Forecast for July 30, 2018. Congressional Pay Study, plus Congress’ Official Intranet, DemCom, is New and Improved.

TOP LINE

— Appropriations will continue to dominate Congressional attention even as the House goes into recess, with another minibus teed up in the Senate this week and President Trump threatening to shut down the government. The House has scheduled 19 sessions days before the November election; only 11 before the end of the fiscal year. The Senate has 40 session days before the election; only 22 before the end of the fiscal year.

— What do you think of the First Branch Forecast? What do you read and what do you skip? Send me a note at [email protected] I want this to be useful to you. If you like it, tell your friends to sign up. Continue reading “Forecast for July 30, 2018. Congressional Pay Study, plus Congress’ Official Intranet, DemCom, is New and Improved.”

Forecast for July 23, 2018. Appropriations in the Spotlight, Plus Whistleblower Cases Have Doubled Over the Last Five Years.

THE TOP LINE

The Committee on House Administration is the focus of several conversations.

— 30 good government organizations asked House Admin to send the Access to Congressionally Mandated Reports Act to the floor before the recess. The Committee voted to report the measure three months ago but has not actually reported the bill as part of a thus far unsuccessful effort to prompt the Oversight Committee to report another bill on federal depository libraries.

— In addition, a flurry of articles focused on the Library of Congress’s poorly constructed plan to publish CRS reports. Demand Progress, the R Street Institute, and GovTrack say the Library’s plan does not comply with the law that required them to put the reports online and issued a report spelling out the gritty details. (The Library says everything’s fine.)

— The Library is testifying before the Committee on Wednesday on its strategic plan; there also will be a vote on Committee resolution 115-20, which is not yet publicly available. Continue reading “Forecast for July 23, 2018. Appropriations in the Spotlight, Plus Whistleblower Cases Have Doubled Over the Last Five Years.”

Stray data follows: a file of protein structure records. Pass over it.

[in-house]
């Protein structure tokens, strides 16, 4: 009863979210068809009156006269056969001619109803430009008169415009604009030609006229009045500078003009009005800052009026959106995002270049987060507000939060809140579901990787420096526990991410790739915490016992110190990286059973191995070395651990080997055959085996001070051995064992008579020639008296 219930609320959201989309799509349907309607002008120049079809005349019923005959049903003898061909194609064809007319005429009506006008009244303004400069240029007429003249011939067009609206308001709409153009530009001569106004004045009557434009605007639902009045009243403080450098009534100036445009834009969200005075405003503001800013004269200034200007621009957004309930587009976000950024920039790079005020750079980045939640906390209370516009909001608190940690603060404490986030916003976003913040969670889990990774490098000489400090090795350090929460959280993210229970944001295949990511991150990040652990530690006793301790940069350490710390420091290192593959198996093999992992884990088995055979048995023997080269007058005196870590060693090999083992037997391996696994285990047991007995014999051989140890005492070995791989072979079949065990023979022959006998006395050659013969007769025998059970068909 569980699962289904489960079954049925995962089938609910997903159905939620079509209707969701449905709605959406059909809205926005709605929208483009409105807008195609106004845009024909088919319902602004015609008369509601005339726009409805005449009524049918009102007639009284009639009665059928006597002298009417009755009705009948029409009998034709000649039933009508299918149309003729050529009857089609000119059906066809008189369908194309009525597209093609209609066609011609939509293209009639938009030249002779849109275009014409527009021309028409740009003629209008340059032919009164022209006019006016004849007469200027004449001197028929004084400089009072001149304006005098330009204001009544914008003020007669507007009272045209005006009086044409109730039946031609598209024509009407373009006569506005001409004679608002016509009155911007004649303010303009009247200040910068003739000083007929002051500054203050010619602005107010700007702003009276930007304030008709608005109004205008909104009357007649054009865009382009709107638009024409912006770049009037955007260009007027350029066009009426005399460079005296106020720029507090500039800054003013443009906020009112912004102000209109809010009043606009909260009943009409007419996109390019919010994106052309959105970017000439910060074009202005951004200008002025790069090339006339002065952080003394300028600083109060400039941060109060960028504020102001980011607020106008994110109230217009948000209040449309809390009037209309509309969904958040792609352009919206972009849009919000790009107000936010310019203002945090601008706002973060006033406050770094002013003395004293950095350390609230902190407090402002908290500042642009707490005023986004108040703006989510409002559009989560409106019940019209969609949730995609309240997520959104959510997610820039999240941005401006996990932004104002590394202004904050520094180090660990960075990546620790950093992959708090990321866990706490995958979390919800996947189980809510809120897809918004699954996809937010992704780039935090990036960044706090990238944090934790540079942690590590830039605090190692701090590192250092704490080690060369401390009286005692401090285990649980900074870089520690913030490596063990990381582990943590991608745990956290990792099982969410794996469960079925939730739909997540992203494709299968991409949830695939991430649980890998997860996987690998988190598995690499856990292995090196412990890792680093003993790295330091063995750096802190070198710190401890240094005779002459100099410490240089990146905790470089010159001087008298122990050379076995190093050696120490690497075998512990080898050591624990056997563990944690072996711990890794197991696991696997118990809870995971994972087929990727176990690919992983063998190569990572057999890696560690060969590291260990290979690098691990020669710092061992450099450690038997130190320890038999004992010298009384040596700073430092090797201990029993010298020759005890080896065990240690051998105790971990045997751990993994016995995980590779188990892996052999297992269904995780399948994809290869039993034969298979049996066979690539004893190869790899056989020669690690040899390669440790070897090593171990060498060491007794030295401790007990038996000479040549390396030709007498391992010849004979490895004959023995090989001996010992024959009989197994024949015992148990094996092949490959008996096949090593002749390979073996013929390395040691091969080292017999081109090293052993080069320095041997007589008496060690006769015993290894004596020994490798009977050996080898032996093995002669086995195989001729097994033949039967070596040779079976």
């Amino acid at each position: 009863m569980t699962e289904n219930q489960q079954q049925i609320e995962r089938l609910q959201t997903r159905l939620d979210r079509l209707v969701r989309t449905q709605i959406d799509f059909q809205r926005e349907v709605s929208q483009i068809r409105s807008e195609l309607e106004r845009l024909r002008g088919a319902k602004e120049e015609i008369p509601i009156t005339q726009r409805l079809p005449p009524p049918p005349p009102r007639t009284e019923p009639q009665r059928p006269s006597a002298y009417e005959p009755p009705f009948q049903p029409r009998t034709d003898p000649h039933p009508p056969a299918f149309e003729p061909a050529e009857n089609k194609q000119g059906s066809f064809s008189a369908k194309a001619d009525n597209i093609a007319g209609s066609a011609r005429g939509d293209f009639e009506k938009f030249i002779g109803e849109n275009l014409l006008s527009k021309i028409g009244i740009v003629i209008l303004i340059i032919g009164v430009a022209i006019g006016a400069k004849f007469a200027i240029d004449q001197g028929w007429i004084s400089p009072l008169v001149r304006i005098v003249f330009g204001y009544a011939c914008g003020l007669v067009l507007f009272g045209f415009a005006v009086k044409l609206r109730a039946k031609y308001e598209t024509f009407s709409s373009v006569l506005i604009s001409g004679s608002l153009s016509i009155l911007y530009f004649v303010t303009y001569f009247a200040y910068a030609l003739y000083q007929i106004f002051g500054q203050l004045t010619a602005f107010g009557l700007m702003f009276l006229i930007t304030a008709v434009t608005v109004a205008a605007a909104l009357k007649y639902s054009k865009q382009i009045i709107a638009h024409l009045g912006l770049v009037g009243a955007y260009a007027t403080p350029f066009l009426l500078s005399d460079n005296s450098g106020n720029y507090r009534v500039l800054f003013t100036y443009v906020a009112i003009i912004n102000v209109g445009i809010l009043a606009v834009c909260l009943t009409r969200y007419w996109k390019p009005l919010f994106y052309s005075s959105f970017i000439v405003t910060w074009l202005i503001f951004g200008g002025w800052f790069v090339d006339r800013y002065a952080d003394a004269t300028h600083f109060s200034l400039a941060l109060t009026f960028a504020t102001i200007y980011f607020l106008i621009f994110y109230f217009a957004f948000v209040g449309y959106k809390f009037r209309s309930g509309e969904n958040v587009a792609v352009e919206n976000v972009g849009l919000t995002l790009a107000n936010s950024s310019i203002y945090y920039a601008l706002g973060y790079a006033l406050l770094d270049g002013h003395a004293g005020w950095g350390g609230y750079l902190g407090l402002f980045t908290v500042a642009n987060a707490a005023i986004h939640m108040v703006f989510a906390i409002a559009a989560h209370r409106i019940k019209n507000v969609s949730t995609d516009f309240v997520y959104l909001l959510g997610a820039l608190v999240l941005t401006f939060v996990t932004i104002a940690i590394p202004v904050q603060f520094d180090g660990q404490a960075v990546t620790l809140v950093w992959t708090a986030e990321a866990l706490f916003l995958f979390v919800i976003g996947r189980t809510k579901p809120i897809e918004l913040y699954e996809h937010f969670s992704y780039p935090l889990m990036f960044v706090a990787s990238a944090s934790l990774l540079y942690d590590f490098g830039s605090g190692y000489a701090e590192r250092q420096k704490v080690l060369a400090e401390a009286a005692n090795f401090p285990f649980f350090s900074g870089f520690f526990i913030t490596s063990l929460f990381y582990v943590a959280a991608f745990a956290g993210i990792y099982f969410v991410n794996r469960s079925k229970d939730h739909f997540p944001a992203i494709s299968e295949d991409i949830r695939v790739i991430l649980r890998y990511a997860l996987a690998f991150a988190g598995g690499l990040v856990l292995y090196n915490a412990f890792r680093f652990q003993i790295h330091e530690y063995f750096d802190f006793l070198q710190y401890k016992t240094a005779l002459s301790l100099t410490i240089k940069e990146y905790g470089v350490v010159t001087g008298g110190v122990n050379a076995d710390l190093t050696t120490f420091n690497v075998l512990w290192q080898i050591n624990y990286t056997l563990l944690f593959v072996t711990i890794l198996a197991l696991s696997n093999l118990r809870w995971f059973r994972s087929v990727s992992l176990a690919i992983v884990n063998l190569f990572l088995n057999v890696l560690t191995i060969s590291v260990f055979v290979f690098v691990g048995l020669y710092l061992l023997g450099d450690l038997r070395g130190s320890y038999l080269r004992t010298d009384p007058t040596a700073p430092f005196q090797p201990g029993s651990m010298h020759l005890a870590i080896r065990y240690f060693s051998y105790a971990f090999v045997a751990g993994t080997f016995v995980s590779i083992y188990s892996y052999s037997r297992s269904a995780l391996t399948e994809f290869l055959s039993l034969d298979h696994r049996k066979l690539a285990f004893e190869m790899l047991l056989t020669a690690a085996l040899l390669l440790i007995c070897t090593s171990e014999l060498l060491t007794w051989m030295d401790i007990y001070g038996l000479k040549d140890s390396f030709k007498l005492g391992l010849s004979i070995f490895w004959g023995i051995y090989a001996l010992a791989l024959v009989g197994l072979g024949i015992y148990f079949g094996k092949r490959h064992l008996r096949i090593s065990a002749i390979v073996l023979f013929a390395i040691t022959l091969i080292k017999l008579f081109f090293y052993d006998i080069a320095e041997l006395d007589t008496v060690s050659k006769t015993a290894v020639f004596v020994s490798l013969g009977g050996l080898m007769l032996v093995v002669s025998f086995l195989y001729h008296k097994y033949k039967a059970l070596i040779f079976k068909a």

Forecast for July 16, 2018. Library of Congress Plan for Publishing CRS Reports Falls Short.

THE TOP LINE

The sixth annual Congressional Legislative data and transparency conference, which took place this past week, was a big success. the hits: the Clerk’s office unveiled Ask Alexa for legislative info (and requested ideas for additional inquiries); GPO revealed an API for almost-all info on govinfo; GPO launched the Legislative Innovation Hub website to support collaboration on transparency and tech; and the Clerk demonstrated a real-time visualization of how an amendment would change a bill and a bill would change the law. My recap is here; and much more detailed notes are here. Continue reading “Forecast for July 16, 2018. Library of Congress Plan for Publishing CRS Reports Falls Short.”

Library Plan to Publish CRS Reports Falls Short of the Law, Is Unduly Expensive

Civil society, students, librarians, and the general public were elated when Congress decided to make the non-confidential non-partisan reports issued by the Congressional Research Service publicly available. These reports are often referred to as the gold standard for information concerning the issues before Congress.